The City of Seattle Human Services Department (HSD) has released its 2016 Annual Report highlighting its funding expenditures, direct service delivery, projects, and results. Under the leadership of Catherine L. Lester, the Human Services department continues to be one of the largest contributors to Seattle’s safety net for people in times of need.
“We work with people in very difficult situations, helping them in times of need to secure their safety, health, and well-being. Since the “whys” for them are often systemic, social, economic, and political, commingled into a tight knot that my colleagues and I cannot always untangle, we set about the business of “how.” “How can we help?” “How are we upholding oppression rather than dismantling it?” “How are we being accountable in both our intentions and our actions?” said Director Lester.
“Getting to the “how” requires dedication to ongoing reflection, learning, and adaptation. In 2016, this dedication was reflected in HSD’s work to support healthy families and healthy communities through a commitment to results and racial equity, stewardship, employee ex-perience, and innovation,” Lester continued.
Highlights from 2016 include:
• 9,548 individuals served by Family Resource Centers;
• 778,692 emergency meals served to low-income persons as well as individuals experiencing homelessness;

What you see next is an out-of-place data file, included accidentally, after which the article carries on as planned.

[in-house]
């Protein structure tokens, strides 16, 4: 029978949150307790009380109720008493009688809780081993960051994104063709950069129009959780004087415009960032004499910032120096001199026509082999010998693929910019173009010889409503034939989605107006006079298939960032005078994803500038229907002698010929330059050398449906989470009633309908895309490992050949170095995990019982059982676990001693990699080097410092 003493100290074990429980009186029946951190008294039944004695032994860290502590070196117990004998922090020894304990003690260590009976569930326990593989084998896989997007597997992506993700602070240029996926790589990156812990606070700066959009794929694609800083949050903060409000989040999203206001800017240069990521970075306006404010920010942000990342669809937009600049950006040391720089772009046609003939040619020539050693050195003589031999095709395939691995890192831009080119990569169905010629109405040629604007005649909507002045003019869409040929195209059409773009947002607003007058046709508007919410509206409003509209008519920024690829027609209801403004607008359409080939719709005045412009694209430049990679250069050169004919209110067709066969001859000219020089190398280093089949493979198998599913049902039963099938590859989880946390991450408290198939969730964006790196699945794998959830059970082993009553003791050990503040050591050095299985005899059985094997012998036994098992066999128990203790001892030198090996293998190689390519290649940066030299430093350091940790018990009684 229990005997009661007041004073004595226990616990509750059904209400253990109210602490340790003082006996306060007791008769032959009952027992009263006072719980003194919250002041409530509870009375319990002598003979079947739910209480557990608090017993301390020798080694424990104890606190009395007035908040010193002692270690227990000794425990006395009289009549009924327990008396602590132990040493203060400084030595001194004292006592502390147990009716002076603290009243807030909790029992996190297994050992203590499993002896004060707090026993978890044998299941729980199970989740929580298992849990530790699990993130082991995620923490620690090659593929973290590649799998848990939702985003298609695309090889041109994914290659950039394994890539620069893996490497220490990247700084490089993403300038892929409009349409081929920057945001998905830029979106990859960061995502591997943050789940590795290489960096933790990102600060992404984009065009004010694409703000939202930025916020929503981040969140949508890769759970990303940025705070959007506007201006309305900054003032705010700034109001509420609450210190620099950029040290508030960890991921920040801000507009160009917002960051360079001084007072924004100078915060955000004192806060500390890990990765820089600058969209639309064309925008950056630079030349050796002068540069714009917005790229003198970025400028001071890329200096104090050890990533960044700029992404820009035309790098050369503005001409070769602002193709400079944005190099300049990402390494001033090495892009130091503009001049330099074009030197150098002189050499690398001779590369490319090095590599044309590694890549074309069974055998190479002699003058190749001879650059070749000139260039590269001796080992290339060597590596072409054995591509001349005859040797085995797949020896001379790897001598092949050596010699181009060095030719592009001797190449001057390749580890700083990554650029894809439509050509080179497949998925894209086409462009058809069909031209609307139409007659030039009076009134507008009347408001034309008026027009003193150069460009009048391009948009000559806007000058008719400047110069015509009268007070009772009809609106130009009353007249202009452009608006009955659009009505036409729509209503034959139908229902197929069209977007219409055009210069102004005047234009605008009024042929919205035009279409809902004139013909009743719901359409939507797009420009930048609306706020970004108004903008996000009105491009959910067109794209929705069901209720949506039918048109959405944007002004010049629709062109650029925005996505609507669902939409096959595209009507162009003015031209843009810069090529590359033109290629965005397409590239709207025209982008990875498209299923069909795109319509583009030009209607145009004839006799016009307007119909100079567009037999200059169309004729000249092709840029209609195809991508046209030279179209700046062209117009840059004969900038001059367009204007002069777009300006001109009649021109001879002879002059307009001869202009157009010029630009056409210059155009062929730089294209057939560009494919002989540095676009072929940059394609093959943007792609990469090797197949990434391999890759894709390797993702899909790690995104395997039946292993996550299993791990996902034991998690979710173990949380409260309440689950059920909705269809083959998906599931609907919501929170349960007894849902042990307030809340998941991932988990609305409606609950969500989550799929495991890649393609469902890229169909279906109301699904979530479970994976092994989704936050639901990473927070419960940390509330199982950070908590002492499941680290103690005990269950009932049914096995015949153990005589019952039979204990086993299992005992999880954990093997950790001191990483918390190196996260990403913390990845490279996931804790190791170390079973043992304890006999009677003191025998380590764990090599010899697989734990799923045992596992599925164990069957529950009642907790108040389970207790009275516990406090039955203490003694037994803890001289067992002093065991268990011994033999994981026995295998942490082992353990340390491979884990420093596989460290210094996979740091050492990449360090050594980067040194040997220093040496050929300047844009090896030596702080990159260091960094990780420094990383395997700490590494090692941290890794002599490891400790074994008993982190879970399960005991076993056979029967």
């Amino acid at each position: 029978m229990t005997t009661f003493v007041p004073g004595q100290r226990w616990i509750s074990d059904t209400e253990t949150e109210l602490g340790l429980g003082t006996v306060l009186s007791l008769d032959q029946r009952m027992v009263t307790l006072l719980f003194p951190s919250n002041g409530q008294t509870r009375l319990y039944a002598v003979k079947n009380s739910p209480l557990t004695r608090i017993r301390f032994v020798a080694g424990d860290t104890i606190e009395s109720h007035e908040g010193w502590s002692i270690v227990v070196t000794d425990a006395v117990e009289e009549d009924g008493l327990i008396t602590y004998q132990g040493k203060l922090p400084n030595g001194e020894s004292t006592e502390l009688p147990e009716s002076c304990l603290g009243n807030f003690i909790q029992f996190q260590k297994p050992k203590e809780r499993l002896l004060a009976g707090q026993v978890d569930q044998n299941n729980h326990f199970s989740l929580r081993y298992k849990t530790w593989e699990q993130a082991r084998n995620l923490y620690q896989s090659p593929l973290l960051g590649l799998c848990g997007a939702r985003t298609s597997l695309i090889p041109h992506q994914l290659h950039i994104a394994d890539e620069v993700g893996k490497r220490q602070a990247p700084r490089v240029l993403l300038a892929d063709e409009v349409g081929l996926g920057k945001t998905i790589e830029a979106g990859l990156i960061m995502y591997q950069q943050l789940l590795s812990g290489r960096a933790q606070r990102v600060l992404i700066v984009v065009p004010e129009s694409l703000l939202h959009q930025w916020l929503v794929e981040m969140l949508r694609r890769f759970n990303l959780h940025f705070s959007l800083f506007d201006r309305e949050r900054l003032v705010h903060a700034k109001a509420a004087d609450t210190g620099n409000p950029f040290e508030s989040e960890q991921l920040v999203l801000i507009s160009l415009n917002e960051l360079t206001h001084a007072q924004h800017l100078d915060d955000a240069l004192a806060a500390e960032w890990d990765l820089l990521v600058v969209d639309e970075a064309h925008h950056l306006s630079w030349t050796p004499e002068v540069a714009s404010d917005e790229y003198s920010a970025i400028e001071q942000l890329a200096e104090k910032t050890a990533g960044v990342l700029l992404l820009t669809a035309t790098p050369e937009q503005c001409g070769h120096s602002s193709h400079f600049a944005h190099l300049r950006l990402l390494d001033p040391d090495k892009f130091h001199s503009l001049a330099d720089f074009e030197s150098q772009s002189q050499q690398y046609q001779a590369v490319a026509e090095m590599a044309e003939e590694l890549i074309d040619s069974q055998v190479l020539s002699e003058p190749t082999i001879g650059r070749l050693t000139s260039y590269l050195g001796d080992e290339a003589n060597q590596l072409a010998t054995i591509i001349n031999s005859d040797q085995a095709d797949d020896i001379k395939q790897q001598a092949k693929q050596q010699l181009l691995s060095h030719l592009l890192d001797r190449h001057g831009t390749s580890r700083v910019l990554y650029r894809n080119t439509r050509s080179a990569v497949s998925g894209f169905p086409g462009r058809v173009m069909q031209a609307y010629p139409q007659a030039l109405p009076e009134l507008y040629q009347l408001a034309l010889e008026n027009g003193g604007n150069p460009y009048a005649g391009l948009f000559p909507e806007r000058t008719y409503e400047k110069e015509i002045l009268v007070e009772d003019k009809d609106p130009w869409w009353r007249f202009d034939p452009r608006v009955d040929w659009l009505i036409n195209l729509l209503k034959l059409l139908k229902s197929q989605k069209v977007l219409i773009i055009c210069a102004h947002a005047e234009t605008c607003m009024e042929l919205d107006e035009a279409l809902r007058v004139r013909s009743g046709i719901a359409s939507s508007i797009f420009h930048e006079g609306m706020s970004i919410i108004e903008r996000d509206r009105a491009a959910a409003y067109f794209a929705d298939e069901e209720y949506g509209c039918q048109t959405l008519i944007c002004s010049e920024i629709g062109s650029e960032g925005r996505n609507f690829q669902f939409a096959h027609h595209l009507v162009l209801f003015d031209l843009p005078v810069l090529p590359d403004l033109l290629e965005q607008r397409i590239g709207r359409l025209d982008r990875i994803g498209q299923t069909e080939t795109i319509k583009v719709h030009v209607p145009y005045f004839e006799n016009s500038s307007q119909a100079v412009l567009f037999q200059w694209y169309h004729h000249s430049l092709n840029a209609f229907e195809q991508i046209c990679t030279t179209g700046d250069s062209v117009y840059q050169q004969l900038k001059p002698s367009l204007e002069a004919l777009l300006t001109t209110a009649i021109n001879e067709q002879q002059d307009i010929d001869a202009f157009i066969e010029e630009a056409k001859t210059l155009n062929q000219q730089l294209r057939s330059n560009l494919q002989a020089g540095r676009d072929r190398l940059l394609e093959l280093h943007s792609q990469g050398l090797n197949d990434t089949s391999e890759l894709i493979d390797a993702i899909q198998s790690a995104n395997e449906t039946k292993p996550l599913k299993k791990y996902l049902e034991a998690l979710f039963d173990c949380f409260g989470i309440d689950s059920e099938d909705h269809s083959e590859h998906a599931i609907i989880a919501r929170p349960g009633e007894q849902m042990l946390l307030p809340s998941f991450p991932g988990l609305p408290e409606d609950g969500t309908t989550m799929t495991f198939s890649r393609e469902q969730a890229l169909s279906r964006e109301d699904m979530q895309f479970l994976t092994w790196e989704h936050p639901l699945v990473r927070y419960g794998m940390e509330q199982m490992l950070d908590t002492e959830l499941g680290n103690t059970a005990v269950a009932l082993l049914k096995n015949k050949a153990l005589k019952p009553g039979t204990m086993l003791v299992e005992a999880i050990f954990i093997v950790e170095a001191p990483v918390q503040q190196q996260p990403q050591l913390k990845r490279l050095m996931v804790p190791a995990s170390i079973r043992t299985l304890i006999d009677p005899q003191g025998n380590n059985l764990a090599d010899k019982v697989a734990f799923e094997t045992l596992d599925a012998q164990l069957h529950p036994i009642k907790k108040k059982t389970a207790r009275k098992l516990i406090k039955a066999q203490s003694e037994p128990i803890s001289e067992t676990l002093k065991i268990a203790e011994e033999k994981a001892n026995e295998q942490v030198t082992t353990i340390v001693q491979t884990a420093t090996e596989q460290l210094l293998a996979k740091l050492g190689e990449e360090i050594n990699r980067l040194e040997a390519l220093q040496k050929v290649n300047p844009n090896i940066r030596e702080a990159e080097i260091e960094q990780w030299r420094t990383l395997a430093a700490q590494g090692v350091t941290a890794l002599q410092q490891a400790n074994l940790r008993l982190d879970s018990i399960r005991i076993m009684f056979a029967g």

• 1,210 outreach visits made to the homeless population in unsanctioned encampments to provide referrals for housing, case management, substance abuse, and mental health assistance; and
• 12,505 Senior Center participants.
The 2016 Annual Report identifies the department’s $147 million investment in services that address six core areas; data and impacts on the community, and a story from an individual who received services or participated in a program during 2016. The full report can be found on the Human Services Department website, or here.
The departments work is focused around six core impact areas: 1) Preparing Youth for Success, 2) Supporting Affordability and Livability, 3) Addressing Homelessness, 4) Promoting Public Health, 5) Responding to Gender Based Violence, and 6) Promoting Healthy Aging. Across the six focus areas, the department invests in programs and services that promote racial equity, and create tangible change for the people being serviced.
HSD fulfills the role of planner, grant-maker, and direct service provider as it relates to Seattle’s safety net within the City of Seattle structure. It works in partnership with The Mayor’s office, Seattle City Council, City of Seattle Departments, Community-Based Organizations, Service providers, and individuals within the community.